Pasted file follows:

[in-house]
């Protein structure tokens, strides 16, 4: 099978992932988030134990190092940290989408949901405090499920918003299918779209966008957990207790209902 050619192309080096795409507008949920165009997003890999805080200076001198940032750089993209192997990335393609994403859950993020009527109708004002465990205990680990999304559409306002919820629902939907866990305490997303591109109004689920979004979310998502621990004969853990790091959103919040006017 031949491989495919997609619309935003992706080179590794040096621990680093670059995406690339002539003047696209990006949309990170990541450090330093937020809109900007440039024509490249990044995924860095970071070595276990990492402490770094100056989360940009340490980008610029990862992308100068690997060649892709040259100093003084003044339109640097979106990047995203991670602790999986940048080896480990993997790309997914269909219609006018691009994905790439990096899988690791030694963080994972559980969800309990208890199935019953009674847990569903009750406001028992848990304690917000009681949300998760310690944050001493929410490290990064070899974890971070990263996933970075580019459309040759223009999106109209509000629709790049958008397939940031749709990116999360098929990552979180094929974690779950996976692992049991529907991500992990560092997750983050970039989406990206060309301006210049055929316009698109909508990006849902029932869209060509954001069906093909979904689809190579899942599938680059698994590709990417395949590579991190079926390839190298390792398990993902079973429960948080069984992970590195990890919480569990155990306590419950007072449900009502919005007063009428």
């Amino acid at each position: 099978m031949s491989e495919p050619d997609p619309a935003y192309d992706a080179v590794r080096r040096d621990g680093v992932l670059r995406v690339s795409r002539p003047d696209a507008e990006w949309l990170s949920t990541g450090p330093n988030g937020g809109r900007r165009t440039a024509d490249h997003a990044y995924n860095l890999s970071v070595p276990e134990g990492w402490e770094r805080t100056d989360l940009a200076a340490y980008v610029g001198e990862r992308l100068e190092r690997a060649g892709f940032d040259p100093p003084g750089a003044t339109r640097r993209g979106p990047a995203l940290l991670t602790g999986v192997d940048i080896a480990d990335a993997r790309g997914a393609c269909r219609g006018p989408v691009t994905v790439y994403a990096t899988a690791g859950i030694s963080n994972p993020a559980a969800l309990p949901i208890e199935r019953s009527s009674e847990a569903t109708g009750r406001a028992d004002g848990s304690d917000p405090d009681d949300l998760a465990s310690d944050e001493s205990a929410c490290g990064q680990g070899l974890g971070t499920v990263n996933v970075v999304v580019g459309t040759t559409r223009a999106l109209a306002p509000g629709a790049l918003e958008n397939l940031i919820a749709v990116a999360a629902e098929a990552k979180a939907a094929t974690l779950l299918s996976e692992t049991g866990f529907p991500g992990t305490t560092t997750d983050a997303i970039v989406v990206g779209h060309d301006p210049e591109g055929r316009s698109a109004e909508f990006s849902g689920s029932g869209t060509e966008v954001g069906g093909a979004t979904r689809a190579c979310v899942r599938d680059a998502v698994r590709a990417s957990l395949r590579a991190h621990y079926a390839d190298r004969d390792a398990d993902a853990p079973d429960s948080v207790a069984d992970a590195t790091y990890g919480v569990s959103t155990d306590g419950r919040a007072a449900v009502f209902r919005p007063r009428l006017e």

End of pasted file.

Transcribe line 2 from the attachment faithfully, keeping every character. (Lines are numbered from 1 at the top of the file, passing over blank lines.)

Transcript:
């Protein structure tokens, strides 16, 4: 099978992932988030134990190092940290989408949901405090499920918003299918779209966008957990207790209902 050619192309080096795409507008949920165009997003890999805080200076001198940032750089993209192997990335393609994403859950993020009527109708004002465990205990680990999304559409306002919820629902939907866990305490997303591109109004689920979004979310998502621990004969853990790091959103919040006017 031949491989495919997609619309935003992706080179590794040096621990680093670059995406690339002539003047696209990006949309990170990541450090330093937020809109900007440039024509490249990044995924860095970071070595276990990492402490770094100056989360940009340490980008610029990862992308100068690997060649892709040259100093003084003044339109640097979106990047995203991670602790999986940048080896480990993997790309997914269909219609006018691009994905790439990096899988690791030694963080994972559980969800309990208890199935019953009674847990569903009750406001028992848990304690917000009681949300998760310690944050001493929410490290990064070899974890971070990263996933970075580019459309040759223009999106109209509000629709790049958008397939940031749709990116999360098929990552979180094929974690779950996976692992049991529907991500992990560092997750983050970039989406990206060309301006210049055929316009698109909508990006849902029932869209060509954001069906093909979904689809190579899942599938680059698994590709990417395949590579991190079926390839190298390792398990993902079973429960948080069984992970590195990890919480569990155990306590419950007072449900009502919005007063009428």